Recent National Trust research has found that:
Children are spending half as much time playing outdoors than their parents’ generation
88 per cent of parents across the North East believe that playing outdoors makes their children more imaginative and creative, with the simple stick voted the best toy for fuelling children’s imaginative play and creativity
Exclusive rap by Game of Thrones star Raleigh Ritchie celebrates the importance of getting outdoors and starting your story with nature.
For parents concerned their children aren’t getting enough time outdoors, help is at hand – in the form of the simple stick.
The National Trust has announced that it will be championing the stick as part of its ‘50 things to do before you’re 11 ¾’ initiative, which aims to encourage families to get outdoors and start their nature fuelled adventure. The organisation has partnered with ‘Game of Thrones’ star ‘Grey Worm’ and musician Raleigh Ritchie to help celebrate the stick and encourage families to unleash their imagination this summer.
Raleigh Ritchie comments: “For some people, a stick is just a stick. However, I want to encourage young people to see that actually the possibilities are endless. It can be a pen, a sword, a witch’s broom, a dragon’s bone… anything! That’s what childhood should be about – getting outdoors and going on adventures, using your imagination to customise the world you see and feeding that appetite for fresh air and fun. That’s what this rap is all about.
“For me, I love nothing more than taking a walk and getting outdoors to provide some escapism and inspiration – and that’s why the National Trust’s ’50 Things To Do Before You’re 11¾’ campaign really resonated with me. We’re all big kids at heart, and it’s never too late to have some fun and start your story with nature”.
Supporting the National Trust’s findings, Child Developmental Psychologist Dr Sam Wass adds: “Being outdoors, with space to run around, is something that benefits all children. One of the main benefits of being outdoors is that it encourages children to play in a very different way – they have to use their imagination, and their own creativity, much more they do when they are indoors, watching screen media.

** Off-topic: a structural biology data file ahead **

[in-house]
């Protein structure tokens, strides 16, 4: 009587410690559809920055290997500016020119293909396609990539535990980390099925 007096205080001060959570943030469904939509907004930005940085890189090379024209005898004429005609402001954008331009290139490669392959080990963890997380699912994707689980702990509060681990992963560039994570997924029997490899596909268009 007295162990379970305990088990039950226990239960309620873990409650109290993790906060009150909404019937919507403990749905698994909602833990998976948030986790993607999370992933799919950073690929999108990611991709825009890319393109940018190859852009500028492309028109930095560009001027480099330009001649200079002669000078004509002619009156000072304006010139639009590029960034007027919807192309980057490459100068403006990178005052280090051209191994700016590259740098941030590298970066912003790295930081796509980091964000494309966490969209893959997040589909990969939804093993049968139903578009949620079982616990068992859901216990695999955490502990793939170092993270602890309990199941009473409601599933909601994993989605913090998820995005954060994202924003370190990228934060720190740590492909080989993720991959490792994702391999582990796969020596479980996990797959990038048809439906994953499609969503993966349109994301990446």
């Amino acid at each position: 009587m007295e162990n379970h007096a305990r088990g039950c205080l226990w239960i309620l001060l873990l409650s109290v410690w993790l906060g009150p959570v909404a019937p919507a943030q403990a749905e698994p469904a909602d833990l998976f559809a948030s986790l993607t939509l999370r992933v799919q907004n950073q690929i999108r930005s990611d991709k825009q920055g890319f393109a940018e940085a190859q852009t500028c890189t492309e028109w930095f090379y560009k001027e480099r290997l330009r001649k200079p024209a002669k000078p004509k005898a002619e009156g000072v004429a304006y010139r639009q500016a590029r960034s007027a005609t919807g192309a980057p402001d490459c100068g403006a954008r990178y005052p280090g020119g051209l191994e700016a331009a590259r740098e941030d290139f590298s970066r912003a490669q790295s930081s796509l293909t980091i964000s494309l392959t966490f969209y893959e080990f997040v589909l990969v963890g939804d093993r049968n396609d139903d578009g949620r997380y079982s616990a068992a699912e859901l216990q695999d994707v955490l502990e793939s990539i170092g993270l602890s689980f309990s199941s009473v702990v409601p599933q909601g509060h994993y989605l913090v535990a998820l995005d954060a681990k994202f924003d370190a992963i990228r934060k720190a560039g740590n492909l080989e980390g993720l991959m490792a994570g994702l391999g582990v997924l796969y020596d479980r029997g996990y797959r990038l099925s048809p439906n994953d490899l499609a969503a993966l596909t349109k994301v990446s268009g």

“Imagination and creativity are vital life skills that will help children stay attuned to nature and to the environment throughout their adult lives. Children who learn to love nature at an early age will always enjoy being outdoors, throughout the rest of their lives”.
National Trust research also found that in the North East:
A whopping 98% of parents believe it is of great importance for their children to have a connection with nature and the great outdoors
Over 50% of parents worry that the rise of technology-based entertainment is negatively impacting the development of my child’s imagination
Nevertheless, 94% would welcome more technology designed to encourage their children to engage with nature and outdoor play.
For more information on the National Trust’s ’50 Things To Do Before You’re 11 ¾’ campaign in the North East, head to: https://www.nationaltrust.org.uk/lists/50-things-to-do-before-youre-11--in-the-north-east-
To view the ‘Stick’ rap and video created in collaboration with Raleigh Ritchie, visit https://youtu.be/yYYIxkYXDOY
Published: Tuesday 02/08/2016
By Visit Northumberland
Creation of Lord Armstrong, Victorian inventor and landscape genius. Gardens, red squirrels, woodland and lakeside walks.
Seaton Delaval Hall comprising a centre block between 2 arcaded and pedimented wings, the east wing contains fine stables and there are gardens with statues.
Iconic Tudor Fort converted into an intimate holiday home in 1903 for Edward Hudson by architect Sir Edwin Lutyens. With charming Gertrude Jekyll walled garden and stunning coastal views to Bamburgh and the Farne Islands - an unusual holiday home by the sea.
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